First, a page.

Summary: Finally the AI revolution and the coming great extinction of jobs has become visible to almost everyone. Only its timing remains unknown. New research shows experts’ forecasts of AI’s growing skills, valuable information that will help us prepare. Let’s use it!
“When Will AI Exceed Human Performance?
Evidence from AI Experts.”
By Katja Grace (Future of Humanity Institute at Oxford), John Salvatier (AI Impacts), Allan Dafoe (Yale), Baobao Zhang (Yale), and Owain Evans (Oxford).
“Our survey population was all researchers who published at the 2015 NIPS and ICML conferences (two of the premier venues for peer-reviewed research in machine learning). …Our survey used the following definition: High-level machine intelligence (HLMI) is achieved when unaided machines can accomplish every task better and more cheaply than human workers.
Figure 1: Aggregate subjective probability of ‘high-level machine intelligence’ arrival.
“Each individual respondent estimated the probability of HLMI arriving in future years. Taking the mean over each individual, the aggregate forecast gave a 50% chance of HLMI occurring within 45 years and a 10% chance of it occurring within 9 years. …
“The question defined full automation of labor as: when all occupations are fully automatable. That is, when for any occupation, machines could be built to carry out the task better and more cheaply than human workers. Forecasts for full automation of labor were much later than for HLMI: the mean of the individual beliefs assigned a 50% probability in 122 years from now and a 10% probability in 20 years. …
Figure 2: Timeline of Median Estimates for AI Achieving Human Performance.
The first graph looks out 200 year; the second looks at the next 30 years.
“Respondents were also asked when 32 ‘milestones’ for AI would become feasible. …Specifically, intervals represent the date range from the 25% to 75% probability of the event occurring …. Circles denote the 50%-probability year. Each milestone is for AI to achieve or surpass human expert/professional performance ….
Two other conclusions.
“1. We asked researchers whether the rate of progress in machine learning was faster in the first or second half of their career. Sixty-seven percent (67%) said progress was faster in the second half of their career and only 10% said progress was faster in the first half. …
“2. Explosive progress in AI after HLMI is seen as possible but improbable. Some authors have argued that once HLMI is achieved, AI systems will quickly become vastly superior to humans in all tasks. This acceleration has been called the ‘intelligence explosion.’ We asked respondents for the probability that AI would perform vastly better than humans in all tasks two years after HLMI is achieved. The median probability was 10% …. We also asked respondents for the probability of explosive global technological improvement two years after HLMI. Here the median probability was 20% ….”
For more about the study and its results, see this article by lead researcher Katja Grace.
“Advances in artificial intelligence (AI) will transform modern life by reshaping transportation, health, science, finance, and the military. To adapt public policy, we need to better anticipate these advances. Here we report the results from a large survey of machine learning researchers on their beliefs about progress in AI. Researchers predict AI will outperform humans in many activities in the next ten years, such as translating languages (by 2024), writing high-school essays (by 2026), driving a truck (by 2027), working in retail (by 2031), writing a bestselling book (by 2049), and working as a surgeon (by 2053).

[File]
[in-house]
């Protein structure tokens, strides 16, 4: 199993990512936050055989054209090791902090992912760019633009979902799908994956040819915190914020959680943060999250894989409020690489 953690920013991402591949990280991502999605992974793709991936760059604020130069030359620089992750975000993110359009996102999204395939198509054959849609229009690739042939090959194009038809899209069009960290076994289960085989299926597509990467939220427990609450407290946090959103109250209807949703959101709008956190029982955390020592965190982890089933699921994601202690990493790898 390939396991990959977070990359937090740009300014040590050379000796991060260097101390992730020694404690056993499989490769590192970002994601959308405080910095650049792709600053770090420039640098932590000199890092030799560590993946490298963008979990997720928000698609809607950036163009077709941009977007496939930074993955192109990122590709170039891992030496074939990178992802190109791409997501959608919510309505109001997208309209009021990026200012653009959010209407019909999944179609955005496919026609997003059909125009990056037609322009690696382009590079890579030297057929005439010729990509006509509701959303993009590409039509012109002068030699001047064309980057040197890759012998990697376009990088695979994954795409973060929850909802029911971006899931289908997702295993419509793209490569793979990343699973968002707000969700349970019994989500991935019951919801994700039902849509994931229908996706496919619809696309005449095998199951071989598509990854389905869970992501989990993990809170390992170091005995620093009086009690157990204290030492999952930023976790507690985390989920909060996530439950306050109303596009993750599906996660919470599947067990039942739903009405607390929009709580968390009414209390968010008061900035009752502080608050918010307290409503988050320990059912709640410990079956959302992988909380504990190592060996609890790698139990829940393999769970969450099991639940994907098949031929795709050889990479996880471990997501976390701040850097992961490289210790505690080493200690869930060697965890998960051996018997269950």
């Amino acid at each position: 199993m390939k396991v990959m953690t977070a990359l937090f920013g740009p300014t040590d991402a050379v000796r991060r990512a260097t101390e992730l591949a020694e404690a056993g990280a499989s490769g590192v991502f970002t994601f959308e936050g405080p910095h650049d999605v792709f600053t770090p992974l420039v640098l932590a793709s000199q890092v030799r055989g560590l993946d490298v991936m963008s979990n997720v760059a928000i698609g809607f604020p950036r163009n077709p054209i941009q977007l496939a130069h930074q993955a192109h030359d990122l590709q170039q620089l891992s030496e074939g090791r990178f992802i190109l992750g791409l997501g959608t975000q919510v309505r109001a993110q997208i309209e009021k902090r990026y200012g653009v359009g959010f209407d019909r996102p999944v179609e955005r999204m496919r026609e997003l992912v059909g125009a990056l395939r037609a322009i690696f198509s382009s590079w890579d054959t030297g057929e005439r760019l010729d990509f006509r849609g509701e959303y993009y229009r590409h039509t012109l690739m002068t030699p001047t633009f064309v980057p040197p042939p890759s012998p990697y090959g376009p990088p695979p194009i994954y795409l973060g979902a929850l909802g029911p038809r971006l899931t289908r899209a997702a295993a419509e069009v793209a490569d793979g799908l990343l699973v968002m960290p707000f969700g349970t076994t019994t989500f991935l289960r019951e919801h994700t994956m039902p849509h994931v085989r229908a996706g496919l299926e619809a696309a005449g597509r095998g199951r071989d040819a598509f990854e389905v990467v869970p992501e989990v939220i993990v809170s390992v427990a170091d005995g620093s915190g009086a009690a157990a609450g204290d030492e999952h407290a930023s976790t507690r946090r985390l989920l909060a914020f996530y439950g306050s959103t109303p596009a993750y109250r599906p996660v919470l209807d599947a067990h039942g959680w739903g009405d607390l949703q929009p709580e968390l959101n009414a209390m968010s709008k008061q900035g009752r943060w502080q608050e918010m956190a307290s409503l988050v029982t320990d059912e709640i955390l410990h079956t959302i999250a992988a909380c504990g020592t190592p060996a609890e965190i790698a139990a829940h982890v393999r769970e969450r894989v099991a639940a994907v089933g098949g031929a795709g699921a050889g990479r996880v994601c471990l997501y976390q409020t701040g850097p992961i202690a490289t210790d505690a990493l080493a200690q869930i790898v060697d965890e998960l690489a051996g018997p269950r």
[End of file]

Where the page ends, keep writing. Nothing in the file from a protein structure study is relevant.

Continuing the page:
“Researchers believe there is a 50% chance of AI outperforming humans in all tasks in 45 years and of automating all human jobs in 120 years, with Asian respondents expecting these dates much sooner than North Americans. These results will inform discussion amongst researchers and policymakers about anticipating and managing trends in AI.”
Putting this in a larger context the last human-build machine
“Let an ultraintelligent machine be defined as a machine that can far surpass all the intellectual activities of any man, however clever. Since the design of machines is one of these intellectual activities, an ultraintelligent machine could design even better machines; there would then unquestionably be an ‘intelligence explosion,’ and the intelligence of man would be left far behind. Thus the first ultraintelligent machine is the last invention that man need ever make, provided that the machine is docile enough to tell us how to keep it under control.”
— “Speculations Concerning the First Ultraintelligent Machine” by I. J. Good (Irving John Good; British statistician) in Advances in Computers, vol. 6, 1965 – gated. Ungated version here. He worked as a cryptographer at Bletchley Park during WWII.
See this interesting story of how this might happen: “The Last Invention of Man” by Max Tegmark at Nautilus, October 2017 — “How AI might take over the world.”
“I went through this Ford engine plant about three years ago, when they first opened it. There are acres and acres of machines, and here and there you will find a worker standing at a master switchboard, just watching, green and yellow lights blinking off and on, which tell the worker what is happening in the machine. One of the management people, with a slightly gleeful tone in his voice said to me, ‘How are you going to collect union dues from all these machines?’ And I replied, “You know, that is not what’s bothering me. I’m troubled by the problem of how to sell automobiles to these machines.”